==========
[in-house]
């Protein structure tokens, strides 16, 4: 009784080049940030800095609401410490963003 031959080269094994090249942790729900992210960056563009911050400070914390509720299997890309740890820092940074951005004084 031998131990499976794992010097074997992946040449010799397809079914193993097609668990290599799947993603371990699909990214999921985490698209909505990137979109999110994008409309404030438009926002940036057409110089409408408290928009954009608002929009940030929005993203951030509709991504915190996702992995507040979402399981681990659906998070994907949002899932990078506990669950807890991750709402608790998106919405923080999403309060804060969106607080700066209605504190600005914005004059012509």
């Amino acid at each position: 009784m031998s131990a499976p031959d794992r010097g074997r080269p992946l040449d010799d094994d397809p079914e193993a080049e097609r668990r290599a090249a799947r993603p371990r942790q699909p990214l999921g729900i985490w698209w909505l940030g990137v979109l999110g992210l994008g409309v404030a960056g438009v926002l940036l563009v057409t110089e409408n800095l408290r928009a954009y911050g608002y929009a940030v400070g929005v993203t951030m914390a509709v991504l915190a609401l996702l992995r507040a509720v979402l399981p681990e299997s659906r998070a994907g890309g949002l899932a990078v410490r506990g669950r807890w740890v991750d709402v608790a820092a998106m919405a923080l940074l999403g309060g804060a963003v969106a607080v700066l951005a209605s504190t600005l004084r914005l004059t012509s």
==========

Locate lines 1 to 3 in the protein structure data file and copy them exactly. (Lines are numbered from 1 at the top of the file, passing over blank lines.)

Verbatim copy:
[in-house]
């Protein structure tokens, strides 16, 4: 009784080049940030800095609401410490963003 031959080269094994090249942790729900992210960056563009911050400070914390509720299997890309740890820092940074951005004084 031998131990499976794992010097074997992946040449010799397809079914193993097609668990290599799947993603371990699909990214999921985490698209909505990137979109999110994008409309404030438009926002940036057409110089409408408290928009954009608002929009940030929005993203951030509709991504915190996702992995507040979402399981681990659906998070994907949002899932990078506990669950807890991750709402608790998106919405923080999403309060804060969106607080700066209605504190600005914005004059012509």
């Amino acid at each position: 009784m031998s131990a499976p031959d794992r010097g074997r080269p992946l040449d010799d094994d397809p079914e193993a080049e097609r668990r290599a090249a799947r993603p371990r942790q699909p990214l999921g729900i985490w698209w909505l940030g990137v979109l999110g992210l994008g409309v404030a960056g438009v926002l940036l563009v057409t110089e409408n800095l408290r928009a954009y911050g608002y929009a940030v400070g929005v993203t951030m914390a509709v991504l915190a609401l996702l992995r507040a509720v979402l399981p681990e299997s659906r998070a994907g890309g949002l899932a990078v410490r506990g669950r807890w740890v991750d709402v608790a820092a998106m919405a923080l940074l999403g309060g804060a963003v969106a607080v700066l951005a209605s504190t600005l004084r914005l004059t012509s």